What Do Your Eyes Do When You Sleep?

Sleep is a very critical function you need for survival. Not only this, it is vital to our health and wellbeing. A night of sound sleep helps your brain function properly and keeps you on task with work, home life, and relationships. It is a state of recovery that allows you to relax after a typical day’s events. It is a common perception that our body simply shuts down when we go to sleep, but this is not the case. Our body is doing a lot that we don’t know about when we are asleep.

 

What Is Rapid Eye Movement?

 

You might wonder what happens to your eyes when you doze off. When your body shuts down during sleep, your eyes move during what’s called a rapid eye movement phase. This is the time when you are dreaming. Generally, there are five stages that your eyes go through when you sleep. This includes:

 

Stage 1:

 

This is the stage in which you are getting into sleep. Your eyes are opening and shutting, and you can be easily aroused during this stage. Your muscle tone becomes slow, and your eyes move slowly under your eyelids.

 

Stage 2:

 

Next, your eye movement slows down, and your brain starts producing waves that send signals to your eyes and body, putting you into a deep sleep. Your body temperature and heart rate also begin to drop.

 

Stage 3:

 

This is the first phase of deep sleep. In this phase, the slowest waves are generated with small, fast pulses. This stage is marked with no eye movements or muscular activity. People who sleepwalk and talk during their sleep or tend to wet their beds do so in this stage.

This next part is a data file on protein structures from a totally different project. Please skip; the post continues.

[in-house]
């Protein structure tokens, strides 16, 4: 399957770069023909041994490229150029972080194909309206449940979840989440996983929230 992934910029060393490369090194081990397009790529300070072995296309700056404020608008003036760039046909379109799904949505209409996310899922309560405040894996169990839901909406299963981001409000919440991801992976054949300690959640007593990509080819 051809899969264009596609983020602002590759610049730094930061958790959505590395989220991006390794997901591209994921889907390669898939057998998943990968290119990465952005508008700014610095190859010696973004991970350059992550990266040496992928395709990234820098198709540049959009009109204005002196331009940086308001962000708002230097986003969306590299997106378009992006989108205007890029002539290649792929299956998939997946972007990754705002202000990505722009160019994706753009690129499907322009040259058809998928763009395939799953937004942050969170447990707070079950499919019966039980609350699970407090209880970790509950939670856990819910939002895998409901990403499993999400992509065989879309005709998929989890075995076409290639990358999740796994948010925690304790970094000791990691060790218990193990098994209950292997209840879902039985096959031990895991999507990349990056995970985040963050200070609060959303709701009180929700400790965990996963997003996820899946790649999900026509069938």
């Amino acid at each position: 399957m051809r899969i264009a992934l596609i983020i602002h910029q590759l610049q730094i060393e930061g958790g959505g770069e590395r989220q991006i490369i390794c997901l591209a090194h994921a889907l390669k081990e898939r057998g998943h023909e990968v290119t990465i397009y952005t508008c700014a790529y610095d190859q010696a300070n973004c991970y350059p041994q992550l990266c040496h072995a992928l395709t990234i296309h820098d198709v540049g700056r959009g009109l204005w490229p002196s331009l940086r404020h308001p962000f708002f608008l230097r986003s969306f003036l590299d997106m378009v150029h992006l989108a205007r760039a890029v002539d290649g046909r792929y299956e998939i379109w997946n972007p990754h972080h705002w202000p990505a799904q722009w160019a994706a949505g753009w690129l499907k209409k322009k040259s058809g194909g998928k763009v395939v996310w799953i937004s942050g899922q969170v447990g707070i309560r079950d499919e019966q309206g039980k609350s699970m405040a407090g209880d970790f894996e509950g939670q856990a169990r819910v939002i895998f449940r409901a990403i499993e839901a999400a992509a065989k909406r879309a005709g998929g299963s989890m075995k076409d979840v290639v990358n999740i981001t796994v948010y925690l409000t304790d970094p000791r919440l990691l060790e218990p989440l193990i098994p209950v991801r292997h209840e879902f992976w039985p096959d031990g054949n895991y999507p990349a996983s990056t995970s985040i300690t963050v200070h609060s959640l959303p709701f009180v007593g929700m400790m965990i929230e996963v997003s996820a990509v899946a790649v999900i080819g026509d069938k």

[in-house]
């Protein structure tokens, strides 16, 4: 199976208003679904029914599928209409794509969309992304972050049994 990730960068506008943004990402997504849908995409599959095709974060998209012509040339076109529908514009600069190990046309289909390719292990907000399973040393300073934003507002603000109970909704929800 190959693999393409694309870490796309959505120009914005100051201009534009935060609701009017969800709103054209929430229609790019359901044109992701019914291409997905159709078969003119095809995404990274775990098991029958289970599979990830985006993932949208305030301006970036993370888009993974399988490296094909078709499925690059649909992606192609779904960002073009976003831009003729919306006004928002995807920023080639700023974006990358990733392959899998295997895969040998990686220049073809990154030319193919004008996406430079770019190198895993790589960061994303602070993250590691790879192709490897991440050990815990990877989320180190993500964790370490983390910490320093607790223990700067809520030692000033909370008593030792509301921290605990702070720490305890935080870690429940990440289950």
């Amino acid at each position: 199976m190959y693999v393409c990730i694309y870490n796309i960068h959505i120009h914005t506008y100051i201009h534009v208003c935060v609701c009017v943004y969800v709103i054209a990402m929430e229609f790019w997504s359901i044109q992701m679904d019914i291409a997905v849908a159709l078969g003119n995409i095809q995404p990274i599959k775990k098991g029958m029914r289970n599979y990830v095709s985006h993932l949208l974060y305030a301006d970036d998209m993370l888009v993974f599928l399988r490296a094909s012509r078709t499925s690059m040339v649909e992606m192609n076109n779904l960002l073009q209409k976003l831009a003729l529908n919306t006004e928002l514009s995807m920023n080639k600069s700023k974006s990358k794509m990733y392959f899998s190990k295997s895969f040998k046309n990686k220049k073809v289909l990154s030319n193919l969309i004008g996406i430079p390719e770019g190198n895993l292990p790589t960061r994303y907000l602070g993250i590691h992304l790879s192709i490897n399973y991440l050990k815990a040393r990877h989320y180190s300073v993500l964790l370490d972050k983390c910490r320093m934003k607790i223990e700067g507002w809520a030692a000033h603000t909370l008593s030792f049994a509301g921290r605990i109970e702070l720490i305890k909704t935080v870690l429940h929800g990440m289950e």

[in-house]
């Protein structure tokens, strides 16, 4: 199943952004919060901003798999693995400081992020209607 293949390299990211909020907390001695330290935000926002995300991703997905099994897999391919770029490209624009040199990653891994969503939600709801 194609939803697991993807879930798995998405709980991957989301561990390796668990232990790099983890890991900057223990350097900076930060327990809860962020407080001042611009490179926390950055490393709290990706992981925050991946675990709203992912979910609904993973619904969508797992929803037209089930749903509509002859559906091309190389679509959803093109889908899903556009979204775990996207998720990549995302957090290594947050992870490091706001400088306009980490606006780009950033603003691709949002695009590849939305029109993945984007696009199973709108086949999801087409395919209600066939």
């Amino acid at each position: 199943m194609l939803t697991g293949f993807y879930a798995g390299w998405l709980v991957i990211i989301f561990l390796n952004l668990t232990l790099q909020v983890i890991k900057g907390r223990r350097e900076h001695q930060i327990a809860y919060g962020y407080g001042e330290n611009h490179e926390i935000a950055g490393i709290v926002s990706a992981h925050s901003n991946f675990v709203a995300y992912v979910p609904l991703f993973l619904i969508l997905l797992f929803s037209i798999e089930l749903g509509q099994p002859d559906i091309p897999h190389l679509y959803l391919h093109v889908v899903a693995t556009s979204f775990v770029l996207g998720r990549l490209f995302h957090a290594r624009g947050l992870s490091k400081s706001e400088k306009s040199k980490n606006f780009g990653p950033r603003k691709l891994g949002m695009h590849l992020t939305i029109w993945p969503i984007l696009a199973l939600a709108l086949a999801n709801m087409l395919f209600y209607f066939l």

Stage 4:

 

Delta waves, known as slow waves, are produced in this stage as well. In this stage, your body recovers completely from the entire day’s activities and the tiredness you experienced. This is the stage in which your body is refreshed. If any disturbance occurs during this stage, people become irritated, lazy, and tired. Like stage 3, there is no muscle activity or eye movement in this stage as well!

 

REM Stage

 

This is the last stage of sleep you go into before you circle back to stage 1. There is intense brain activity in this stage, and you are likely to have clear and vivid dreams. The brain activity in this stage is the same as that of a person who is awake. Hence, your eyes race, and there is muscle activity.

 

Rapid eye movements during this stage are due to some unknown reason. Your closed eyes are not sending any information to your brain. This phase is marked with a memory forming or memory saving phase. Your body saves the memories of your previous day. This stage can be passed through multiple times during your sleep. Your brain takes almost 30 seconds to understand that you need to wake up from a disturbing dream.

 

How Does Light Affect Your Eyes During Sleep?

 

Even when you are asleep, your eyes can sense light. This is the reason that we wake up in the sunlight or bright light. Furthermore, light makes a person more alert and interferes with the sleep cycle. The light from mobile devices, laptops, televisions, and other screens can be detrimental to our sleep. These devices emit blue light, almost the same as sunlight, waking you up and keeping you from reaching a deep state of rest.

 

Contact Your Local Opthalamologist to Schedule Your Eye Appointment

 

Is it time for your annual eye exam? Contact a trusted Palmdale eye doctor to schedule an appointment.

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